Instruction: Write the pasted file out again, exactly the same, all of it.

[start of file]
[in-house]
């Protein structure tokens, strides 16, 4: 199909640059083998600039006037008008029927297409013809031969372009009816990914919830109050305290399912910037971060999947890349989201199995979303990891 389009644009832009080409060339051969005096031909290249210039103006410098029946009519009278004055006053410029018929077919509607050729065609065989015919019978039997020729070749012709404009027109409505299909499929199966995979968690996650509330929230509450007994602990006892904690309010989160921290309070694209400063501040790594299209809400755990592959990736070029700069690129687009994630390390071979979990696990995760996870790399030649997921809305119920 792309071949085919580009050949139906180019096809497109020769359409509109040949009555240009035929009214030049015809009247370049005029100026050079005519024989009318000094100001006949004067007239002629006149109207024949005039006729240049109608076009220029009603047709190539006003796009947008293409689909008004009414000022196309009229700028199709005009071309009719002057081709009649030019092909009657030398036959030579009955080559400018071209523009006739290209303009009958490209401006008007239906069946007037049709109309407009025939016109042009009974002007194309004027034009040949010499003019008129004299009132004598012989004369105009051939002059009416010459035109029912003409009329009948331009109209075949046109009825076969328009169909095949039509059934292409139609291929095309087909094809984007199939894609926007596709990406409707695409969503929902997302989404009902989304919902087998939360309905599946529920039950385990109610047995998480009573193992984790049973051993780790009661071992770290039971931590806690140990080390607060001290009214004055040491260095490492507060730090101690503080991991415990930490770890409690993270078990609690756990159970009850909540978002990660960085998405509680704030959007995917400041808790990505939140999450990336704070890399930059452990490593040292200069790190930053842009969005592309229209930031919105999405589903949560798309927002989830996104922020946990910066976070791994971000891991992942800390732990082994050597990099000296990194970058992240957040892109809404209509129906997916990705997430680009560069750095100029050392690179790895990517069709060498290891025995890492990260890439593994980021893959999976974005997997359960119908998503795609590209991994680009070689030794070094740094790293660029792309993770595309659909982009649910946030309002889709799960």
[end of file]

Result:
[in-house]
């Protein structure tokens, strides 16, 4: 199909640059083998600039006037008008029927297409013809031969372009009816990914919830109050305290399912910037971060999947890349989201199995979303990891 389009644009832009080409060339051969005096031909290249210039103006410098029946009519009278004055006053410029018929077919509607050729065609065989015919019978039997020729070749012709404009027109409505299909499929199966995979968690996650509330929230509450007994602990006892904690309010989160921290309070694209400063501040790594299209809400755990592959990736070029700069690129687009994630390390071979979990696990995760996870790399030649997921809305119920 792309071949085919580009050949139906180019096809497109020769359409509109040949009555240009035929009214030049015809009247370049005029100026050079005519024989009318000094100001006949004067007239002629006149109207024949005039006729240049109608076009220029009603047709190539006003796009947008293409689909008004009414000022196309009229700028199709005009071309009719002057081709009649030019092909009657030398036959030579009955080559400018071209523009006739290209303009009958490209401006008007239906069946007037049709109309407009025939016109042009009974002007194309004027034009040949010499003019008129004299009132004598012989004369105009051939002059009416010459035109029912003409009329009948331009109209075949046109009825076969328009169909095949039509059934292409139609291929095309087909094809984007199939894609926007596709990406409707695409969503929902997302989404009902989304919902087998939360309905599946529920039950385990109610047995998480009573193992984790049973051993780790009661071992770290039971931590806690140990080390607060001290009214004055040491260095490492507060730090101690503080991991415990930490770890409690993270078990609690756990159970009850909540978002990660960085998405509680704030959007995917400041808790990505939140999450990336704070890399930059452990490593040292200069790190930053842009969005592309229209930031919105999405589903949560798309927002989830996104922020946990910066976070791994971000891991992942800390732990082994050597990099000296990194970058992240957040892109809404209509129906997916990705997430680009560069750095100029050392690179790895990517069709060498290891025995890492990260890439593994980021893959999976974005997997359960119908998503795609590209991994680009070689030794070094740094790293660029792309993770595309659909982009649910946030309002889709799960």